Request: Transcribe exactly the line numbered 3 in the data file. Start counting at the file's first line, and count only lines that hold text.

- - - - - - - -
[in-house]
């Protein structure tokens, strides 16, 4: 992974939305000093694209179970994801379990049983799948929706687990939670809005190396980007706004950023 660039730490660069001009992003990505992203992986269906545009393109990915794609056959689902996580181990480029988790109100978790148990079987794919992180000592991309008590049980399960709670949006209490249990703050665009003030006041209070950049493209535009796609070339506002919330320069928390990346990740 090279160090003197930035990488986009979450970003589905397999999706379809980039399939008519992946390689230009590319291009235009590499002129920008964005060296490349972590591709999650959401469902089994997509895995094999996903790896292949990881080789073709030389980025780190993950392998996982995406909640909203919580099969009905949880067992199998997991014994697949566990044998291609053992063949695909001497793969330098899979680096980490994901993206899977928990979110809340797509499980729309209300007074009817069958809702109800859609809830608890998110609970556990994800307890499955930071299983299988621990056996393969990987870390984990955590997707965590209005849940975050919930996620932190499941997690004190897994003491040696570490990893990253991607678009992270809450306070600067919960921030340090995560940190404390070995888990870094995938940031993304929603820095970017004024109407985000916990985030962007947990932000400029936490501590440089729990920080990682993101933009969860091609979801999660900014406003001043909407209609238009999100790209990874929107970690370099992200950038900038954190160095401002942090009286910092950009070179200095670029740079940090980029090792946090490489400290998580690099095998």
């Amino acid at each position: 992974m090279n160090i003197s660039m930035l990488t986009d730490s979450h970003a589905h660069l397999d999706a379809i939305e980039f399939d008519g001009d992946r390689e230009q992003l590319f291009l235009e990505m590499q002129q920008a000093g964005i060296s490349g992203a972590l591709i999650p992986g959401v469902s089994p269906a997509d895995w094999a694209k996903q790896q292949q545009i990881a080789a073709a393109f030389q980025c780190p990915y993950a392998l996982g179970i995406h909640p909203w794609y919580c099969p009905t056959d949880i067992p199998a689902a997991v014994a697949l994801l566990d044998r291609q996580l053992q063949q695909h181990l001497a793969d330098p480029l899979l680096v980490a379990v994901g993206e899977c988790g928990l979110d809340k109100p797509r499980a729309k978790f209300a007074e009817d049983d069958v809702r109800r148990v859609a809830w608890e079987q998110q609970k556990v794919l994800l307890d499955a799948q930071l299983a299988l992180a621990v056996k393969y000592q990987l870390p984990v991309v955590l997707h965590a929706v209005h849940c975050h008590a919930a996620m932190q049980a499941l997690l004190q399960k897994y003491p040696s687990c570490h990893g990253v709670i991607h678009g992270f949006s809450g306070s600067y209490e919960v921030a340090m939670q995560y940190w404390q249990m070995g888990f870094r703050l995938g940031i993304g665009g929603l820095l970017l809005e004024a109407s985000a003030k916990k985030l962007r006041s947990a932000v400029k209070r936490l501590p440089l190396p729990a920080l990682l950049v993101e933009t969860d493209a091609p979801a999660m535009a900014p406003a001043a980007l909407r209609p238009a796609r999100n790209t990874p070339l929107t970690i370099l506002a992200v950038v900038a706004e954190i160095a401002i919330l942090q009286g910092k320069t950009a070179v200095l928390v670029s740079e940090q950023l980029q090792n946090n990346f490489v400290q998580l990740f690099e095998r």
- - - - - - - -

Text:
């Amino acid at each position: 992974m090279n160090i003197s660039m930035l990488t986009d730490s979450h970003a589905h660069l397999d999706a379809i939305e980039f399939d008519g001009d992946r390689e230009q992003l590319f291009l235009e990505m590499q002129q920008a000093g964005i060296s490349g992203a972590l591709i999650p992986g959401v469902s089994p269906a997509d895995w094999a694209k996903q790896q292949q545009i990881a080789a073709a393109f030389q980025c780190p990915y993950a392998l996982g179970i995406h909640p909203w794609y919580c099969p009905t056959d949880i067992p199998a689902a997991v014994a697949l994801l566990d044998r291609q996580l053992q063949q695909h181990l001497a793969d330098p480029l899979l680096v980490a379990v994901g993206e899977c988790g928990l979110d809340k109100p797509r499980a729309k978790f209300a007074e009817d049983d069958v809702r109800r148990v859609a809830w608890e079987q998110q609970k556990v794919l994800l307890d499955a799948q930071l299983a299988l992180a621990v056996k393969y000592q990987l870390p984990v991309v955590l997707h965590a929706v209005h849940c975050h008590a919930a996620m932190q049980a499941l997690l004190q399960k897994y003491p040696s687990c570490h990893g990253v709670i991607h678009g992270f949006s809450g306070s600067y209490e919960v921030a340090m939670q995560y940190w404390q249990m070995g888990f870094r703050l995938g940031i993304g665009g929603l820095l970017l809005e004024a109407s985000a003030k916990k985030l962007r006041s947990a932000v400029k209070r936490l501590p440089l190396p729990a920080l990682l950049v993101e933009t969860d493209a091609p979801a999660m535009a900014p406003a001043a980007l909407r209609p238009a796609r999100n790209t990874p070339l929107t970690i370099l506002a992200v950038v900038a706004e954190i160095a401002i919330l942090q009286g910092k320069t950009a070179v200095l928390v670029s740079e940090q950023l980029q090792n946090n990346f490489v400290q998580l990740f690099e095998r």